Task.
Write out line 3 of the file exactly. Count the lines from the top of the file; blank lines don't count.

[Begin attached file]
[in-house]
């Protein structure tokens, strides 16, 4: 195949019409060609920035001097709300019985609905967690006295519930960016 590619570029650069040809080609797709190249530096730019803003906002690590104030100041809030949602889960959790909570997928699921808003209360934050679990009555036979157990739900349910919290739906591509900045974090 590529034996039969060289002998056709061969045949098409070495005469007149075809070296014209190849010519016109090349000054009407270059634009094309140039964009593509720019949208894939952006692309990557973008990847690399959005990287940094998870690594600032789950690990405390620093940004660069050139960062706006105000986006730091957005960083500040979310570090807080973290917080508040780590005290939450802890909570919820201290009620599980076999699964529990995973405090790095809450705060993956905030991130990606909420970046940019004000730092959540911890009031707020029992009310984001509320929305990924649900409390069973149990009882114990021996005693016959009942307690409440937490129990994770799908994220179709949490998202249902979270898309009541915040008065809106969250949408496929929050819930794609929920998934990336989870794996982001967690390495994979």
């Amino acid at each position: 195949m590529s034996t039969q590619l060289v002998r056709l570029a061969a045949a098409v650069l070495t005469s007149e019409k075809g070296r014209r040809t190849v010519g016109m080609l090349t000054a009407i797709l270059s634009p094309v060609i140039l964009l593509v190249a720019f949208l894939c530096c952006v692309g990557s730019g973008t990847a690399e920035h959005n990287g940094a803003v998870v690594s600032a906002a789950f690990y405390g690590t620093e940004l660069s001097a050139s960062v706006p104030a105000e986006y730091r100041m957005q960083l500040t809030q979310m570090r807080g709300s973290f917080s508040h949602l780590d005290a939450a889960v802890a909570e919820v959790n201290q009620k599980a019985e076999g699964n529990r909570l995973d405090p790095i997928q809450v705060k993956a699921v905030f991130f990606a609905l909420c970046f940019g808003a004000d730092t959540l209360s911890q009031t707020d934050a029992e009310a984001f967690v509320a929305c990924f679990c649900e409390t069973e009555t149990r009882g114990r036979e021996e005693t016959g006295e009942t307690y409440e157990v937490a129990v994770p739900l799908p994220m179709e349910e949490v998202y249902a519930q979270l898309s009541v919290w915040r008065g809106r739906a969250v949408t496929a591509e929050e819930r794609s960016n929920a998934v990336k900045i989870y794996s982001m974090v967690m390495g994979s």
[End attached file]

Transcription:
């Amino acid at each position: 195949m590529s034996t039969q590619l060289v002998r056709l570029a061969a045949a098409v650069l070495t005469s007149e019409k075809g070296r014209r040809t190849v010519g016109m080609l090349t000054a009407i797709l270059s634009p094309v060609i140039l964009l593509v190249a720019f949208l894939c530096c952006v692309g990557s730019g973008t990847a690399e920035h959005n990287g940094a803003v998870v690594s600032a906002a789950f690990y405390g690590t620093e940004l660069s001097a050139s960062v706006p104030a105000e986006y730091r100041m957005q960083l500040t809030q979310m570090r807080g709300s973290f917080s508040h949602l780590d005290a939450a889960v802890a909570e919820v959790n201290q009620k599980a019985e076999g699964n529990r909570l995973d405090p790095i997928q809450v705060k993956a699921v905030f991130f990606a609905l909420c970046f940019g808003a004000d730092t959540l209360s911890q009031t707020d934050a029992e009310a984001f967690v509320a929305c990924f679990c649900e409390t069973e009555t149990r009882g114990r036979e021996e005693t016959g006295e009942t307690y409440e157990v937490a129990v994770p739900l799908p994220m179709e349910e949490v998202y249902a519930q979270l898309s009541v919290w915040r008065g809106r739906a969250v949408t496929a591509e929050e819930r794609s960016n929920a998934v990336k900045i989870y794996s982001m974090v967690m390495g994979s």